The Importance Of Huckleberry Finn In Our Schools

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1. Huckleberry Finn constantly pokes, prods, and makes fun of many of the values that make up America. Exposing the stereotypical Christian, mimicry of one of the most iconic play writers in history, and brings to light the beliefs of right extremists (Nicholas 210).
2. On the surface, Huck Finn may seem crude and unintelligent; however, there are many underlying satirical lessons that Twain is trying to get the readers to grasp, and because of this, we need to keep teaching this book in our school systems. One reason to keep it in the curriculum is to expose the violent and fake culture of America in the 1800s. Secondly, it reassures the democratic ideals that celebrate people being themselves no matter their skin color or economical/social
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If someone reads this book without looking into what the words mean, they will completely misunderstand the meaning of what Twain is trying to say. By having it taught in the classrooms, teachers are able to go in depth with their students into the underlying meaning of Twain’s text. Together, students and teachers will understand why Twain uses specific words and diction to allow readers to dive into that time. He also satirizes many of the ideas in this book, so with the help of teachers, kids can see what Twain was actually trying to say. C. How We Should Handle Teaching Huckleberry Finn in the Classroom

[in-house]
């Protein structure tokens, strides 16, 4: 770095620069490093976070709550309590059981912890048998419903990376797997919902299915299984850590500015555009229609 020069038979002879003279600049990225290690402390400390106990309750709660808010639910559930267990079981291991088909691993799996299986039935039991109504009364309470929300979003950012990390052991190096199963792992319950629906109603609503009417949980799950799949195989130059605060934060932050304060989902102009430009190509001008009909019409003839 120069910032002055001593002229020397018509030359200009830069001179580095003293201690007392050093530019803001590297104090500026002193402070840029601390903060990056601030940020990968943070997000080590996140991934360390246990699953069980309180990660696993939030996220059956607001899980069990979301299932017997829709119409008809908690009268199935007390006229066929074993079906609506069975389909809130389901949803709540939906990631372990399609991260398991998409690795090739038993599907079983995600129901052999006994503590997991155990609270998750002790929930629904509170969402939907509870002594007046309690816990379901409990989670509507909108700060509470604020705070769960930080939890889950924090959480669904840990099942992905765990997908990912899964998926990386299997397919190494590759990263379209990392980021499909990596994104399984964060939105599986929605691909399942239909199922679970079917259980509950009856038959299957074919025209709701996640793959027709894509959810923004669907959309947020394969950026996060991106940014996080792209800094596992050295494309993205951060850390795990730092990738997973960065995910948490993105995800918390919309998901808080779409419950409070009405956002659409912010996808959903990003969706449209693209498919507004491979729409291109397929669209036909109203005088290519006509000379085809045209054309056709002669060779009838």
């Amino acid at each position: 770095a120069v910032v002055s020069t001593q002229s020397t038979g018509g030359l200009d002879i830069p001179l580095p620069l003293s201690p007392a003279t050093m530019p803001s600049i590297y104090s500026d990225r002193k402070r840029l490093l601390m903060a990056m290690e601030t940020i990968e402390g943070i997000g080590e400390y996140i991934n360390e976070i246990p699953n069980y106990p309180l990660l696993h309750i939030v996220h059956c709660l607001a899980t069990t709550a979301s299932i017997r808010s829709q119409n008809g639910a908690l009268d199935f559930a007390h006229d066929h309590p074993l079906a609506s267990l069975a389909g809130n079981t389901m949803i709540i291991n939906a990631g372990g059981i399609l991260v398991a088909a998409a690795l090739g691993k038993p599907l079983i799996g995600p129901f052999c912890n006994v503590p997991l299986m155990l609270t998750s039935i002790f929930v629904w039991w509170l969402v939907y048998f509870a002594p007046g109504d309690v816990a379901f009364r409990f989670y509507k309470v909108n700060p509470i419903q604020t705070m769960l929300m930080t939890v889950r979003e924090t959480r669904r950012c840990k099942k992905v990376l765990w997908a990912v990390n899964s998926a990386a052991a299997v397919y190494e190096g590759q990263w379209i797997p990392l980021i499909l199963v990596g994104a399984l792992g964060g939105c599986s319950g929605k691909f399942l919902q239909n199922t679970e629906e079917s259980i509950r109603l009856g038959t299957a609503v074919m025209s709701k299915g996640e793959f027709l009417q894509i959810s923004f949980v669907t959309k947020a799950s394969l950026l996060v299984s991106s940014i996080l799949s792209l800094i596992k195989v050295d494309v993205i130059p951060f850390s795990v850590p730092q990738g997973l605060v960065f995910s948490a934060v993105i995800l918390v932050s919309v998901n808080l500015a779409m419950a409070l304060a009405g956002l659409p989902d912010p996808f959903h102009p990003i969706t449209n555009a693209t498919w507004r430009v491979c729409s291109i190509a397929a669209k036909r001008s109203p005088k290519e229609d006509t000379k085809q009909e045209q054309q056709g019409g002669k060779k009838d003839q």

1. I think that many schools should take after the Cherry Hill example. Their curriculum is a perfect example of the way this book should be taught in high school. By giving teachers a wide variety of activities, other texts that relate to the book, projects, and many other resources, teachers can create their own curriculum that is meant to be specifically for their set of students.
2. Before reading Huck Finn, students should be educated in the history of what is going on in the book. Slavery, the n-word, and the diction are just a few examples of themes that teachers should explain before reading. By teaching these beforehand, it prepares students for what they should expect in the book, and so they will not be shocked when they read the n-word over 200 times in a 300-page

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